Then you need to explain why you would need an infinite description for a finite thing.

              Induction. Whenever we think the universe is of some level of complexity, we find it to be more complex. This is a pattern that induction tells us will continue. On what evidential basis would we conclude that actually, this pattern will ultimately stop? I can see none. I can only see metaphysical bases for concluding this.

              The Relativity of Wrong

              I’m not sure what your point is. Where have I ever treated truth and falsehood like the author of the letter which Asimov received? I’m virtually certain (lol) that I have made many statements explicitly to the contrary—inline with Asimov.

              Yes, we are talking past each other but sorry, I don´t know how to express what I said any clearer.

              You seem to think that what Jesus said about lusting in your heart was also a command to not do this, with no more detail than merely: don’t think that way. I see it as a truth-claim, that what you think about matters, even on the level of lusting for a few seconds. My interpretation doesn’t require it to tell us how not to do the bad thing; it merely points out something which is bad. There is plenty of other scripture about how not to do the bad thing, Phil 4:8 probably the most famous among them. Phil 4:8 is remarkably similar to some aspects of You and Your Research.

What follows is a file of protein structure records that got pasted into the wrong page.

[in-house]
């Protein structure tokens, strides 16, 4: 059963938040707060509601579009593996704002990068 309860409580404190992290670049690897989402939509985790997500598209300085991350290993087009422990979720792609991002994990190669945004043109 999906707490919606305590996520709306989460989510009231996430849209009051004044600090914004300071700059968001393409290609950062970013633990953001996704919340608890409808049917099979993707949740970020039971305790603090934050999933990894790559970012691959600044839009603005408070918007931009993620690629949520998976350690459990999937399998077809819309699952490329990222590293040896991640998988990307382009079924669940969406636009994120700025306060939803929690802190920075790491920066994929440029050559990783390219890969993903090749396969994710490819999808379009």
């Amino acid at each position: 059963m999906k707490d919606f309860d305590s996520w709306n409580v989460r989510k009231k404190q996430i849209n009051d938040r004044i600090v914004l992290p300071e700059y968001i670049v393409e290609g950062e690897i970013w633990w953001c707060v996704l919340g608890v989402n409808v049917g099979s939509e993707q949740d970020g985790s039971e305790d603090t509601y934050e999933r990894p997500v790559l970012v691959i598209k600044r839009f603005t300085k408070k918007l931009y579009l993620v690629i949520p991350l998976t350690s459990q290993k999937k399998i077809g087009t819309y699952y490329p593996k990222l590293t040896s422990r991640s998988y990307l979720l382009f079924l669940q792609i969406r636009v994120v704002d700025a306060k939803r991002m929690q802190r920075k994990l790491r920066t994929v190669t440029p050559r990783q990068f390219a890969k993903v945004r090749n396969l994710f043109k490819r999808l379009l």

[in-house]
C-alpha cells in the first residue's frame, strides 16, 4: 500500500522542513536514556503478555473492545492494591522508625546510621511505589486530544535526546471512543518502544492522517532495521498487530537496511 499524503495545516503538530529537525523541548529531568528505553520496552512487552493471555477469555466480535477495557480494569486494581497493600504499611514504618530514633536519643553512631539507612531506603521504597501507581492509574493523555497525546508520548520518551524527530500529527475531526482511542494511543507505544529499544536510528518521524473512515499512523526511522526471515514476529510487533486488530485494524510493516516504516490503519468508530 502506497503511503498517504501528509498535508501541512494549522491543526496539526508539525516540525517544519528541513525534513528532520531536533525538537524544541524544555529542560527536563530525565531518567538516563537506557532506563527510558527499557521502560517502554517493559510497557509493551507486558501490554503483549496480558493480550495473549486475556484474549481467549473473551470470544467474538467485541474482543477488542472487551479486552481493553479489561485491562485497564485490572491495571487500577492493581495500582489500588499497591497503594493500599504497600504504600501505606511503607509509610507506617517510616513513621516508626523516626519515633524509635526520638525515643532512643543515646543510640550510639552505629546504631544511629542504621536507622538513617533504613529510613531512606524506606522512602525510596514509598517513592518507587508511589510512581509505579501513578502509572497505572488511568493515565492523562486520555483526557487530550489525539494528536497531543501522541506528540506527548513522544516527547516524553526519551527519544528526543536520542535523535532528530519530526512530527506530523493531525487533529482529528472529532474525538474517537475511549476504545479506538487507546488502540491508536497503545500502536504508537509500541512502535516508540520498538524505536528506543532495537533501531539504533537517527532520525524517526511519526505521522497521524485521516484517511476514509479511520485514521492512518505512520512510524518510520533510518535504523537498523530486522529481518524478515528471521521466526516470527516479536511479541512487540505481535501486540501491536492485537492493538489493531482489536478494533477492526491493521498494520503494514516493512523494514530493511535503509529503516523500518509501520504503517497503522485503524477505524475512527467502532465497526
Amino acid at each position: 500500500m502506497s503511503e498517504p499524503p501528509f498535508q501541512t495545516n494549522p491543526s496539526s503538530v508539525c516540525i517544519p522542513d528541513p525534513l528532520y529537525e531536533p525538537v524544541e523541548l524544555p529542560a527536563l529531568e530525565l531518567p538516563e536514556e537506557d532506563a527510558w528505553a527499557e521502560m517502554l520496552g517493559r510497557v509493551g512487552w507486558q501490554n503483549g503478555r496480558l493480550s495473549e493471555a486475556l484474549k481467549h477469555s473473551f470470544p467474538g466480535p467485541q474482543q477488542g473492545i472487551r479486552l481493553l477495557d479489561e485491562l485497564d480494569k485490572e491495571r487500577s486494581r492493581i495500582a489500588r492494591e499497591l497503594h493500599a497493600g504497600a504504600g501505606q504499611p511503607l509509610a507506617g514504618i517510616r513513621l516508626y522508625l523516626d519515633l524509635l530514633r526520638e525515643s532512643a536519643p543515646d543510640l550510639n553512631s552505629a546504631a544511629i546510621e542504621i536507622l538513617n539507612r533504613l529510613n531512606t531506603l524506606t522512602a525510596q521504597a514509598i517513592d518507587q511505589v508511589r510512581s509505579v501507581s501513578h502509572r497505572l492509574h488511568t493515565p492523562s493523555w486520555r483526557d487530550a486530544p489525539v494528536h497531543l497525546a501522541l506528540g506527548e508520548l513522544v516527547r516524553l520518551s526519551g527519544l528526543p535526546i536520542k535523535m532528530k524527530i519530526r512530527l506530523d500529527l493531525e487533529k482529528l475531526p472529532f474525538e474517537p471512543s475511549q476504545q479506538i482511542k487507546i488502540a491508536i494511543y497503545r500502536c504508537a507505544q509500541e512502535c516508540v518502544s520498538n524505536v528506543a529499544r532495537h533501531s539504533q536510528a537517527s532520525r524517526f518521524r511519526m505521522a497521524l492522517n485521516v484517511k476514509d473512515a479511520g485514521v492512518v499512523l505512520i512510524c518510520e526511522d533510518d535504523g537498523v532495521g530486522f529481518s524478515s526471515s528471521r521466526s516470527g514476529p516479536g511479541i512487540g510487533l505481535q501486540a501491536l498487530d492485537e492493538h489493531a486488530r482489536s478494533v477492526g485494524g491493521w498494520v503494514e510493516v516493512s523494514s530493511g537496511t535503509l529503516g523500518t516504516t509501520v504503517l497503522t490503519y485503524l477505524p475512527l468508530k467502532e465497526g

Be precise, Ja 3-4 qualifies Ja 1 in such a way that the whole actually means that anger isn´t always bad and can often even be a good thing (even if it isn´t Yahweh who is obviously only “righteously angry”) – how exactly?